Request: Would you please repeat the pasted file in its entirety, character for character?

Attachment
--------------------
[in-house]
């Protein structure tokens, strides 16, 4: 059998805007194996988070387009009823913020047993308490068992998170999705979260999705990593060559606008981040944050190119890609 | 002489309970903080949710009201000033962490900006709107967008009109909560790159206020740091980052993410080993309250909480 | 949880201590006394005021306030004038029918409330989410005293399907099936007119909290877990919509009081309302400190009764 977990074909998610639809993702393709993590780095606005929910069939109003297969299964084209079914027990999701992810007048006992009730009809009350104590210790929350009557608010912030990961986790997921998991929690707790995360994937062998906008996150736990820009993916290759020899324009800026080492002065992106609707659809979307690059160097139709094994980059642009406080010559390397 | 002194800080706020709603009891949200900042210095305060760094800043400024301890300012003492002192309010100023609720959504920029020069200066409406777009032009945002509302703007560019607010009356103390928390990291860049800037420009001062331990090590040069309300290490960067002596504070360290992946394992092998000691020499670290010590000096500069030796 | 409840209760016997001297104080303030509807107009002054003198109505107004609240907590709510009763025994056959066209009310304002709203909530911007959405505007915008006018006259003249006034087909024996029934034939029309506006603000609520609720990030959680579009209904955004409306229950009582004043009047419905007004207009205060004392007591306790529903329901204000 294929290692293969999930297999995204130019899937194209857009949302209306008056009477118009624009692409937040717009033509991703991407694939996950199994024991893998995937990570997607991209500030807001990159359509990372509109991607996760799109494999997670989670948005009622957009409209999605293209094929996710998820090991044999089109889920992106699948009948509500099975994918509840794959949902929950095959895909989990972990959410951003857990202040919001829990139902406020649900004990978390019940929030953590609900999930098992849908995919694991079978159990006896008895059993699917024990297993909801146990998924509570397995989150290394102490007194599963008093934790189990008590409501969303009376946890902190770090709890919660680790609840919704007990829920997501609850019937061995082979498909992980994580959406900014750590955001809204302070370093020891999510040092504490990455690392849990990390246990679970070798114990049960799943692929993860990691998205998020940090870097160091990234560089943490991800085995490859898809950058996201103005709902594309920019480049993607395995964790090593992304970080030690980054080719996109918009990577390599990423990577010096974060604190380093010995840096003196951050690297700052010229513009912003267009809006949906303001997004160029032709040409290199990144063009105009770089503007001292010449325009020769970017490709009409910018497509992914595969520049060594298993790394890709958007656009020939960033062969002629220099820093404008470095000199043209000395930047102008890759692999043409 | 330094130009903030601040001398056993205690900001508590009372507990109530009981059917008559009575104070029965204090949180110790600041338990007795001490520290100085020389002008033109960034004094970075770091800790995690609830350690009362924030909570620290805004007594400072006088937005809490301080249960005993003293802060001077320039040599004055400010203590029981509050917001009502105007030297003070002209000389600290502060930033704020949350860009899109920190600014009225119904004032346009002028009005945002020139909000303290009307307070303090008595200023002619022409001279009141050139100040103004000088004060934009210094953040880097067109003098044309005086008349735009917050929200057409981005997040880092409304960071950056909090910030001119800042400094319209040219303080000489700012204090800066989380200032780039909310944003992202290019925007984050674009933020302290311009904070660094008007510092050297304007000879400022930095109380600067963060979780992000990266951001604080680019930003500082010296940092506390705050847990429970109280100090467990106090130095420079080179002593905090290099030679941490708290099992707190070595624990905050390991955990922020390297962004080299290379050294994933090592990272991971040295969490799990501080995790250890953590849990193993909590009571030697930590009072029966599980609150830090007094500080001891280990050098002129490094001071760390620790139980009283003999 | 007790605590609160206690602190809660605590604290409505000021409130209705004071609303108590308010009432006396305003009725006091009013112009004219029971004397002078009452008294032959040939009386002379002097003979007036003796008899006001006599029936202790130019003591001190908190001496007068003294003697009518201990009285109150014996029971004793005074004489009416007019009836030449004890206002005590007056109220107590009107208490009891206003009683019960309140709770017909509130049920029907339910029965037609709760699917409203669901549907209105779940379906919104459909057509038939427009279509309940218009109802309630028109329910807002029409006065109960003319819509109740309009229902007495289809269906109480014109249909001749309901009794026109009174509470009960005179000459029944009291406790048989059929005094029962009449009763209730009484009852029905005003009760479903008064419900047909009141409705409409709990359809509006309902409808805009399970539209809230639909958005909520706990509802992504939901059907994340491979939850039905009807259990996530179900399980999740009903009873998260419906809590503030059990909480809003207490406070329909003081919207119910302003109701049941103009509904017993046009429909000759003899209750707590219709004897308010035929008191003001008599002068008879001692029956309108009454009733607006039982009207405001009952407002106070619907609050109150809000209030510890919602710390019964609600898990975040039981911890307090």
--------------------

[in-house]
């Protein structure tokens, strides 16, 4: 059998805007194996988070387009009823913020047993308490068992998170999705979260999705990593060559606008981040944050190119890609 | 002489309970903080949710009201000033962490900006709107967008009109909560790159206020740091980052993410080993309250909480 | 949880201590006394005021306030004038029918409330989410005293399907099936007119909290877990919509009081309302400190009764 977990074909998610639809993702393709993590780095606005929910069939109003297969299964084209079914027990999701992810007048006992009730009809009350104590210790929350009557608010912030990961986790997921998991929690707790995360994937062998906008996150736990820009993916290759020899324009800026080492002065992106609707659809979307690059160097139709094994980059642009406080010559390397 | 002194800080706020709603009891949200900042210095305060760094800043400024301890300012003492002192309010100023609720959504920029020069200066409406777009032009945002509302703007560019607010009356103390928390990291860049800037420009001062331990090590040069309300290490960067002596504070360290992946394992092998000691020499670290010590000096500069030796 | 409840209760016997001297104080303030509807107009002054003198109505107004609240907590709510009763025994056959066209009310304002709203909530911007959405505007915008006018006259003249006034087909024996029934034939029309506006603000609520609720990030959680579009209904955004409306229950009582004043009047419905007004207009205060004392007591306790529903329901204000 294929290692293969999930297999995204130019899937194209857009949302209306008056009477118009624009692409937040717009033509991703991407694939996950199994024991893998995937990570997607991209500030807001990159359509990372509109991607996760799109494999997670989670948005009622957009409209999605293209094929996710998820090991044999089109889920992106699948009948509500099975994918509840794959949902929950095959895909989990972990959410951003857990202040919001829990139902406020649900004990978390019940929030953590609900999930098992849908995919694991079978159990006896008895059993699917024990297993909801146990998924509570397995989150290394102490007194599963008093934790189990008590409501969303009376946890902190770090709890919660680790609840919704007990829920997501609850019937061995082979498909992980994580959406900014750590955001809204302070370093020891999510040092504490990455690392849990990390246990679970070798114990049960799943692929993860990691998205998020940090870097160091990234560089943490991800085995490859898809950058996201103005709902594309920019480049993607395995964790090593992304970080030690980054080719996109918009990577390599990423990577010096974060604190380093010995840096003196951050690297700052010229513009912003267009809006949906303001997004160029032709040409290199990144063009105009770089503007001292010449325009020769970017490709009409910018497509992914595969520049060594298993790394890709958007656009020939960033062969002629220099820093404008470095000199043209000395930047102008890759692999043409 | 330094130009903030601040001398056993205690900001508590009372507990109530009981059917008559009575104070029965204090949180110790600041338990007795001490520290100085020389002008033109960034004094970075770091800790995690609830350690009362924030909570620290805004007594400072006088937005809490301080249960005993003293802060001077320039040599004055400010203590029981509050917001009502105007030297003070002209000389600290502060930033704020949350860009899109920190600014009225119904004032346009002028009005945002020139909000303290009307307070303090008595200023002619022409001279009141050139100040103004000088004060934009210094953040880097067109003098044309005086008349735009917050929200057409981005997040880092409304960071950056909090910030001119800042400094319209040219303080000489700012204090800066989380200032780039909310944003992202290019925007984050674009933020302290311009904070660094008007510092050297304007000879400022930095109380600067963060979780992000990266951001604080680019930003500082010296940092506390705050847990429970109280100090467990106090130095420079080179002593905090290099030679941490708290099992707190070595624990905050390991955990922020390297962004080299290379050294994933090592990272991971040295969490799990501080995790250890953590849990193993909590009571030697930590009072029966599980609150830090007094500080001891280990050098002129490094001071760390620790139980009283003999 | 007790605590609160206690602190809660605590604290409505000021409130209705004071609303108590308010009432006396305003009725006091009013112009004219029971004397002078009452008294032959040939009386002379002097003979007036003796008899006001006599029936202790130019003591001190908190001496007068003294003697009518201990009285109150014996029971004793005074004489009416007019009836030449004890206002005590007056109220107590009107208490009891206003009683019960309140709770017909509130049920029907339910029965037609709760699917409203669901549907209105779940379906919104459909057509038939427009279509309940218009109802309630028109329910807002029409006065109960003319819509109740309009229902007495289809269906109480014109249909001749309901009794026109009174509470009960005179000459029944009291406790048989059929005094029962009449009763209730009484009852029905005003009760479903008064419900047909009141409705409409709990359809509006309902409808805009399970539209809230639909958005909520706990509802992504939901059907994340491979939850039905009807259990996530179900399980999740009903009873998260419906809590503030059990909480809003207490406070329909003081919207119910302003109701049941103009509904017993046009429909000759003899209750707590219709004897308010035929008191003001008599002068008879001692029956309108009454009733607006039982009207405001009952407002106070619907609050109150809000209030510890919602710390019964609600898990975040039981911890307090």